On the other hand we also got interesting support headaches, as the final production version includes all the feedback and thus is completely different in overall architecture, hardware and software and thus probably only thing that is compatible are pinouts of I/O connectors (and voltage levels on them are only mostly compatible).


Thanks!


Hell yeah! You'll learn tons especially what you should build and refine about the product!


Lots of great questions! Thanks for joining us. Email me ( luke@ycombinator.com ) after you apply for YC with your next big hardware thing:)


How do you managed to get your campaign to the press? Any advice if there is no time for building up relation-ships with the journalists?


The best option is to get warm introductions and develop relationships early. Getting people to hear about your product, give you feedback and feel invested before you launch is critical.

However, that's not always possible. If you're scrambling and haven't had time to do that, you can always reach out blind or use services/agencies to help. There's a YC company called PRX that helps with this and does it at a very affordable price. Another cool site that was on Product Hunt recently ranked a bunch of media outlets - http://presshour.co/?ref=producthunt. Lastly, take a look at your competition and who covered them - those are probably your best targets.


Thank you, will check that out! Did you sent the whole story in the first reach-out or how much information do you recommend to send the first time?


Building early relationships is better, but you also want to be reaching out with something interesting, real, or actionable. I think it depends on the situation - happy to chat about it some more, just email me at hello@getenflux.com


Generally your first outreach should be short, to-the-point and compelling.


I recommend doing as much as you can to automate and scale your outreach to the press. I recommend Pitchbox.com for this - it's a sort of CRM for press outreach. It takes some time to set up, but it's worth it. Great support, too.


Thanks. Already tried pitchbox. Did you sent the whole story in the first reach-out or how much information do you recommend to send the first time?


What do you plan to do as a next step post-crowdfunding (other than delivering your product, of course)?


Most important is to deliver our product (both hardware and food). However, we'll also be able to run some testing on our website to see what content/messaging/copy converts best into additional pre-sales.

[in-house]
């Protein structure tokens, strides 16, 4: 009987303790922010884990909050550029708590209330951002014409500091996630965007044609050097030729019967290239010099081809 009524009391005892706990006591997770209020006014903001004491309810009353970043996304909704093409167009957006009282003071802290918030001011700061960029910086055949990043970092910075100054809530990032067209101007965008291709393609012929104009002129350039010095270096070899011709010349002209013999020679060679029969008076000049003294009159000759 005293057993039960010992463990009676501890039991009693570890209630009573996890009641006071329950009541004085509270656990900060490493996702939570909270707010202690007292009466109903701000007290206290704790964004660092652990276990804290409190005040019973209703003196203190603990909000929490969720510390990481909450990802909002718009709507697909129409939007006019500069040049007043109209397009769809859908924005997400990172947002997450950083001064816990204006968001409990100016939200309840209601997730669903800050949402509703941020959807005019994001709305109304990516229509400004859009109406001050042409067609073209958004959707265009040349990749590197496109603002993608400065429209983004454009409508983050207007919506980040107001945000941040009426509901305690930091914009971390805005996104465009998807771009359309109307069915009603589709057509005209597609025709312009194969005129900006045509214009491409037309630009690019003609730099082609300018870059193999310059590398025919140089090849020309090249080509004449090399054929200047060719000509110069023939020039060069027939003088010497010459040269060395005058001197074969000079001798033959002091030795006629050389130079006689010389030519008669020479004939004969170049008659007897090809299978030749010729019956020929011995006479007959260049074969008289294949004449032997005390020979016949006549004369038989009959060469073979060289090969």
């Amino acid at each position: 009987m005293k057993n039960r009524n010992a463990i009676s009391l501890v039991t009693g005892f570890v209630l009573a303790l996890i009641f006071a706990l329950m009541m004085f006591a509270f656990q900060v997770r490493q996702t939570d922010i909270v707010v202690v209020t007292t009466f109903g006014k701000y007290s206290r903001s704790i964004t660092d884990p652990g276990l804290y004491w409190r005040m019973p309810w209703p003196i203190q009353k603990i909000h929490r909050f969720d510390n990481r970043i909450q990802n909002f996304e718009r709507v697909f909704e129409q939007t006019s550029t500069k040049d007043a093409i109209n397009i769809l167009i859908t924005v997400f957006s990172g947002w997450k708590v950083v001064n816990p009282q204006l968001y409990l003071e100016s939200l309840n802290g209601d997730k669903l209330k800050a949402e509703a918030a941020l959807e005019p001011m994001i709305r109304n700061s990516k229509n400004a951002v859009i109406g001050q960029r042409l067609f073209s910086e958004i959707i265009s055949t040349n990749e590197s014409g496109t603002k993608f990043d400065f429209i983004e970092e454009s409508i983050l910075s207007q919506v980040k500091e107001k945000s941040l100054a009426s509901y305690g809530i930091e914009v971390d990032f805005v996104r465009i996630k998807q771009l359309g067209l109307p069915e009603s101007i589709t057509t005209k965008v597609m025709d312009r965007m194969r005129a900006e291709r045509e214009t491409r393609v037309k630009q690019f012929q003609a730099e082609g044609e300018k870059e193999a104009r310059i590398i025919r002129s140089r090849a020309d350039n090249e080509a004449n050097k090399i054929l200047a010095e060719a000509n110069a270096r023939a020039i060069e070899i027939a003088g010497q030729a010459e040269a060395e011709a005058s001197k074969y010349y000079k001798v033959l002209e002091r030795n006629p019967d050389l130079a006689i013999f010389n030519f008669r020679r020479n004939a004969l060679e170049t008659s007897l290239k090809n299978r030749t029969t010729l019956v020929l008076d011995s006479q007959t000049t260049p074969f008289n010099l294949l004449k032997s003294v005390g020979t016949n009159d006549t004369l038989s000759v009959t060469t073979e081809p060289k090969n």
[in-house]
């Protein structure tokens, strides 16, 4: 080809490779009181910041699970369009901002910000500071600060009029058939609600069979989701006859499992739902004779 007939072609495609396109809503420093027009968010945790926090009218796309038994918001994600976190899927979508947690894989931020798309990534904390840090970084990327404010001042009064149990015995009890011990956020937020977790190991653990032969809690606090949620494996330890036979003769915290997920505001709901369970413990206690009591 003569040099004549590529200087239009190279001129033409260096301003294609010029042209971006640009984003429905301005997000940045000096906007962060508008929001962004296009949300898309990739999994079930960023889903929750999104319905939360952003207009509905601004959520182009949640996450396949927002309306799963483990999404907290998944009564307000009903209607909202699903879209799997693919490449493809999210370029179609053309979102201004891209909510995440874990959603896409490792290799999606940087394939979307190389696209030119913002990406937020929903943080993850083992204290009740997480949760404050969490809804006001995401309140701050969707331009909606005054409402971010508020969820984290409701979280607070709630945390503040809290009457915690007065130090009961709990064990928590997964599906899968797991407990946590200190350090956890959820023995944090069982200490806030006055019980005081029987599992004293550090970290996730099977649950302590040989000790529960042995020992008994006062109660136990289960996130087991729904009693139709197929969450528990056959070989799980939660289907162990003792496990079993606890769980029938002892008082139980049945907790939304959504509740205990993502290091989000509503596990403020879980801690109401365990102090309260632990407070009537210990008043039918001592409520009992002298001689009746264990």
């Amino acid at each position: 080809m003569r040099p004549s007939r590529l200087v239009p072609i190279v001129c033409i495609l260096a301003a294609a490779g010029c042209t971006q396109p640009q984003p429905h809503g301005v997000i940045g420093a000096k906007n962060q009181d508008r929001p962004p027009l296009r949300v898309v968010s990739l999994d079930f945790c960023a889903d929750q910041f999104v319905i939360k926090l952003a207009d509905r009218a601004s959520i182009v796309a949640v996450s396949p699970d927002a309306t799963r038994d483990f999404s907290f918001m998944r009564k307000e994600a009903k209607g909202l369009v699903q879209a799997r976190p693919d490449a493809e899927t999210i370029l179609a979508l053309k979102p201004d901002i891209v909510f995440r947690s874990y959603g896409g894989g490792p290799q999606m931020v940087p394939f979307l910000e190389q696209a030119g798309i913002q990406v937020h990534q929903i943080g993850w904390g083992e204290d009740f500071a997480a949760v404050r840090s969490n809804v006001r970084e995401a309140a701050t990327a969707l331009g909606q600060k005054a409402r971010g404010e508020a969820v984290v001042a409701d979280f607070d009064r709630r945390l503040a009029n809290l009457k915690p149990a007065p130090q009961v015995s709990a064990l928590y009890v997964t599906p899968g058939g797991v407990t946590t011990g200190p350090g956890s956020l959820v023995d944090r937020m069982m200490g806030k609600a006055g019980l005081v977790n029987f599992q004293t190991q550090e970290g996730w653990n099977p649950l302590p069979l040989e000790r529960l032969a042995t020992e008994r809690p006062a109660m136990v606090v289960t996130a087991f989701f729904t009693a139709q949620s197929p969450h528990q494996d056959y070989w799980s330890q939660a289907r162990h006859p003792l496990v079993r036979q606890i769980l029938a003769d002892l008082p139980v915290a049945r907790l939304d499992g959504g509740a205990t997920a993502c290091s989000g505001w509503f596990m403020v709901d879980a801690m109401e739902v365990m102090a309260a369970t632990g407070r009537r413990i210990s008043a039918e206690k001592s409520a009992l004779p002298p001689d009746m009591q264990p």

We (Tovala) will also be hiring for some software, operations and food roles :)


Build a really great product! We envision improved versions of the shower, and after that other products that use water in the home. The product development cycle is realistically 18-24 before you get something to market, so it is a long timeline.


Product development and improve our sales cycle/customer acquisition cost!


Would it be possible to post links to all of the crowdfunding campaigns and/or product pages?


See http://www.ycombinator.com/hardware for current campaigns + products actively shipping. Nebia et al aren't on the list: companies get dropped post-crowdfunding and re-added when shipping:)


You can learn more about the Nebia shower at nebia.com


When is the right time/scale to start knocking doors to find partners at schenzen?


Not sure there is a black and white answer to this, but that piece of the puzzle takes time. When you're getting close to a prototype that you think is manufacturable (and that is a big assumption that you should vet as much as possible), start reaching out to partners and CMs.


What strategies did you use to get the word out about your campaign?


We built up a big email list. Starting with the team we had ~12k emails collectively (team of 6 people). Everyone we had ever emailed. And tiered the emails/frequency. We also did a lot of pilots beforehand and gathered interest from people who had ACTUALLY interacted with the product. And in our case had showered with Nebia!


We want to partner, contact us foodbyprint at gmail.


We want to talk to Tovala about a partnership


Cool. Shoot us a note - hello@tovala.com.